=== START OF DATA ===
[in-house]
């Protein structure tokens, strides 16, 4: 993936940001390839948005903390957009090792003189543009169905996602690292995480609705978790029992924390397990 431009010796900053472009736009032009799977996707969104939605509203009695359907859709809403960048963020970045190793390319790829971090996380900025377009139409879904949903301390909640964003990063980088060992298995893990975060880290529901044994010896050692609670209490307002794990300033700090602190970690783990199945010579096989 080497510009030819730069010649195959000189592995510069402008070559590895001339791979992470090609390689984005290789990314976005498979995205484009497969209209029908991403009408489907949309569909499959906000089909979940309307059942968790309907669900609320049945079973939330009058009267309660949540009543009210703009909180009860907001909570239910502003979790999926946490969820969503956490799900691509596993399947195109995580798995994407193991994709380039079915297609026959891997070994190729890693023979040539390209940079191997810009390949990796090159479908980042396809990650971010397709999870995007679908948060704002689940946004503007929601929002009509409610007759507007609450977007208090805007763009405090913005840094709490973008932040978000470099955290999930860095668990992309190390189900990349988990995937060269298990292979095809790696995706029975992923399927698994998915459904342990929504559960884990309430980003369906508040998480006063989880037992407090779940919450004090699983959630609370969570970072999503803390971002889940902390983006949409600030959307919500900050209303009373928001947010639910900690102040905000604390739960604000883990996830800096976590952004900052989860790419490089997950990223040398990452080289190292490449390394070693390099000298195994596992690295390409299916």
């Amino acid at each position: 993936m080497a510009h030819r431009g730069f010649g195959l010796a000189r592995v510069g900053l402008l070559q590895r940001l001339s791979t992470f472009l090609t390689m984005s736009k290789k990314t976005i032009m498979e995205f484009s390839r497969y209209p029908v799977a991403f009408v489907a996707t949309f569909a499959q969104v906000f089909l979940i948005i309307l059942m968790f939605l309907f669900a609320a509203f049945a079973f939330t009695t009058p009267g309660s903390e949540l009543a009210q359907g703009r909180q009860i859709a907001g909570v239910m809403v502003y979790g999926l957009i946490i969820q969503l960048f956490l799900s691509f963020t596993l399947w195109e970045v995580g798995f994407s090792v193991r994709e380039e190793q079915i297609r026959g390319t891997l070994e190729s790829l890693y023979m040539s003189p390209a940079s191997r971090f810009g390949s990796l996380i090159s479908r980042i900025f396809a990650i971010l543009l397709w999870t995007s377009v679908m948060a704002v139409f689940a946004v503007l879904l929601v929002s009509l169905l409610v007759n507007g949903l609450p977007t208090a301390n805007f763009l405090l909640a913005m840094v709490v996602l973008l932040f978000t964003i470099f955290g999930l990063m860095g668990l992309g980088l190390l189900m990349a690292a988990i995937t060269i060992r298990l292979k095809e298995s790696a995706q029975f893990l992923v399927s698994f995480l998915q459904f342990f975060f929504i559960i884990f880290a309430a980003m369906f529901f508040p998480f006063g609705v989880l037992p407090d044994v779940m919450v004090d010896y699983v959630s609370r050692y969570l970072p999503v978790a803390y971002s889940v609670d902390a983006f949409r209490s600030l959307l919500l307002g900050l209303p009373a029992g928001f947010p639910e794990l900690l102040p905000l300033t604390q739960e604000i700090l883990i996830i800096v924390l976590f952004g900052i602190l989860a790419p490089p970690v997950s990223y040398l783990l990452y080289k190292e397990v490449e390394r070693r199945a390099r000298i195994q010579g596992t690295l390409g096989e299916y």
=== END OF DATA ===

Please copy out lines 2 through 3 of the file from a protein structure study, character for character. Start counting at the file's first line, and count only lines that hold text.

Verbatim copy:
């Protein structure tokens, strides 16, 4: 993936940001390839948005903390957009090792003189543009169905996602690292995480609705978790029992924390397990 431009010796900053472009736009032009799977996707969104939605509203009695359907859709809403960048963020970045190793390319790829971090996380900025377009139409879904949903301390909640964003990063980088060992298995893990975060880290529901044994010896050692609670209490307002794990300033700090602190970690783990199945010579096989 080497510009030819730069010649195959000189592995510069402008070559590895001339791979992470090609390689984005290789990314976005498979995205484009497969209209029908991403009408489907949309569909499959906000089909979940309307059942968790309907669900609320049945079973939330009058009267309660949540009543009210703009909180009860907001909570239910502003979790999926946490969820969503956490799900691509596993399947195109995580798995994407193991994709380039079915297609026959891997070994190729890693023979040539390209940079191997810009390949990796090159479908980042396809990650971010397709999870995007679908948060704002689940946004503007929601929002009509409610007759507007609450977007208090805007763009405090913005840094709490973008932040978000470099955290999930860095668990992309190390189900990349988990995937060269298990292979095809790696995706029975992923399927698994998915459904342990929504559960884990309430980003369906508040998480006063989880037992407090779940919450004090699983959630609370969570970072999503803390971002889940902390983006949409600030959307919500900050209303009373928001947010639910900690102040905000604390739960604000883990996830800096976590952004900052989860790419490089997950990223040398990452080289190292490449390394070693390099000298195994596992690295390409299916």
């Amino acid at each position: 993936m080497a510009h030819r431009g730069f010649g195959l010796a000189r592995v510069g900053l402008l070559q590895r940001l001339s791979t992470f472009l090609t390689m984005s736009k290789k990314t976005i032009m498979e995205f484009s390839r497969y209209p029908v799977a991403f009408v489907a996707t949309f569909a499959q969104v906000f089909l979940i948005i309307l059942m968790f939605l309907f669900a609320a509203f049945a079973f939330t009695t009058p009267g309660s903390e949540l009543a009210q359907g703009r909180q009860i859709a907001g909570v239910m809403v502003y979790g999926l957009i946490i969820q969503l960048f956490l799900s691509f963020t596993l399947w195109e970045v995580g798995f994407s090792v193991r994709e380039e190793q079915i297609r026959g390319t891997l070994e190729s790829l890693y023979m040539s003189p390209a940079s191997r971090f810009g390949s990796l996380i090159s479908r980042i900025f396809a990650i971010l543009l397709w999870t995007s377009v679908m948060a704002v139409f689940a946004v503007l879904l929601v929002s009509l169905l409610v007759n507007g949903l609450p977007t208090a301390n805007f763009l405090l909640a913005m840094v709490v996602l973008l932040f978000t964003i470099f955290g999930l990063m860095g668990l992309g980088l190390l189900m990349a690292a988990i995937t060269i060992r298990l292979k095809e298995s790696a995706q029975f893990l992923v399927s698994f995480l998915q459904f342990f975060f929504i559960i884990f880290a309430a980003m369906f529901f508040p998480f006063g609705v989880l037992p407090d044994v779940m919450v004090d010896y699983v959630s609370r050692y969570l970072p999503v978790a803390y971002s889940v609670d902390a983006f949409r209490s600030l959307l919500l307002g900050l209303p009373a029992g928001f947010p639910e794990l900690l102040p905000l300033t604390q739960e604000i700090l883990i996830i800096v924390l976590f952004g900052i602190l989860a790419p490089p970690v997950s990223y040398l783990l990452y080289k190292e397990v490449e390394r070693r199945a390099r000298i195994q010579g596992t690295l390409g096989e299916y």